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Monday, November 28, 2022

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Isaiah 4:2-6
Psalm 122:1-9
Matthew 8:5-11

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christmas orders

“I am not worthy to have You under my roof. Just give an order.” —Matthew 8:8

On this second day of Advent, we must be careful to get off to a good start. We need to come to the Lord, to Mass, to prayer, and to repentance when the Lord orders us to “come” (see Mt 8:9). We also need to do good, do justice (Is 1:17), and do His will when Jesus commands us: “Do this” (see Mt 8:9). Jesus is God and He alone knows how to prepare us for His special coming this Christmas. Consequently, with the centurion we should say to Jesus: “Just give an order” (Mt 8:8).

It’s so easy to let Advent slip away and become so distracted and self-absorbed at Christmas time that we miss Christ’s coming. The Church has had centuries of Advents. It has learned (often the hard way) that the Lord has decided to make Advent necessary for us to get ready to meet Him. So let us ask the Lord what His will is for us this Advent. Let us obey the Lord more carefully than we would obey a corporation paying us millions of dollars or a doctor trying to save our lives if we were critically ill.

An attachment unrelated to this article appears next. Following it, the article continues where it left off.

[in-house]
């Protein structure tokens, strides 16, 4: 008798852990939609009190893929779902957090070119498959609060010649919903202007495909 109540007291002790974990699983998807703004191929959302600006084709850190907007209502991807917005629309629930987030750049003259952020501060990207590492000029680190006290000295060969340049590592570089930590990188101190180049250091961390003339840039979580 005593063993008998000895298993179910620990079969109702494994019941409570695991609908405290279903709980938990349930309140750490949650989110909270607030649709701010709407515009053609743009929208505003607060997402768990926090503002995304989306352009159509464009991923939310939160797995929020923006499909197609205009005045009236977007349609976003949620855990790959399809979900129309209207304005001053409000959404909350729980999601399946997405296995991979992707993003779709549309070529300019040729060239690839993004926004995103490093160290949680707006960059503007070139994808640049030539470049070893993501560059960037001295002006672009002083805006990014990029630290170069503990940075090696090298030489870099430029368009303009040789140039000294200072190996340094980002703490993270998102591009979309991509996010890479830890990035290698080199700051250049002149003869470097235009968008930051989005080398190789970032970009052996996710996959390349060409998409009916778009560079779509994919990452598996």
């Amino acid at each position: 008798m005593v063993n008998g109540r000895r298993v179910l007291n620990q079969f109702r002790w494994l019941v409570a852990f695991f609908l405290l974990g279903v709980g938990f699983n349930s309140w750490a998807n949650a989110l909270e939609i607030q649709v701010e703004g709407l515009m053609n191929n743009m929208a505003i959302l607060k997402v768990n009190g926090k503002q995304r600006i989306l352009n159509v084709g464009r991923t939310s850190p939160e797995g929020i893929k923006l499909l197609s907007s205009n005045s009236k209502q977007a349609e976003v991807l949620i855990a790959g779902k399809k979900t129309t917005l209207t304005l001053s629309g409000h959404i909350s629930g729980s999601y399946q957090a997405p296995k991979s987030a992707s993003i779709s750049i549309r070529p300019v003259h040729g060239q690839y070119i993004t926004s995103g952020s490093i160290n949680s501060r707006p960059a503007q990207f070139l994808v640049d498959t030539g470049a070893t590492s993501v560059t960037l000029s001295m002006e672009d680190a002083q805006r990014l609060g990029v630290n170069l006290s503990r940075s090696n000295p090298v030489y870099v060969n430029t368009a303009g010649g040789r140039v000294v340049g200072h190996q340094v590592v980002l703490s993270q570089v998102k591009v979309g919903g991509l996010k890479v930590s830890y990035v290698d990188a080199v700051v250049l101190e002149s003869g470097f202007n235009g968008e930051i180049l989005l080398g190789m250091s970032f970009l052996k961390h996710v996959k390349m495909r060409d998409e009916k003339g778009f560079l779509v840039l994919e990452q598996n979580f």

Christ’s coming this Christmas is more important than profit or health. Seek to find God’s orders for you this Advent. Then obey Him carefully (see Rm 6:17).

Prayer:  Jesus, Good Shepherd, lead me to a Christmas encounter with You.

Promise:  “The branch of the Lord will be luster and glory, and the fruit of the earth will be honor and splendor.” —Is 4:2

Praise:  An adult convert, Luis is so very thankful for each and every reception of the Eucharist.


Rescript:  In accord with the Code of Canon Law, I hereby grant the Nihil Obstat for the publication One Bread, One Body covering the time period from October 1, 2022, through November 30, 2022. Reverend Steve J. Angi, Chancellor, Vicar General, Archdiocese of Cincinnati, Cincinnati, Ohio January 3, 2022

The Nihil Obstat ("Permission to Publish") is a declaration that a book or pamphlet is considered to be free of doctrinal or moral error. It is not implied that those who have granted the Nihil Obstat agree with the contents, opinions, or statements expressed.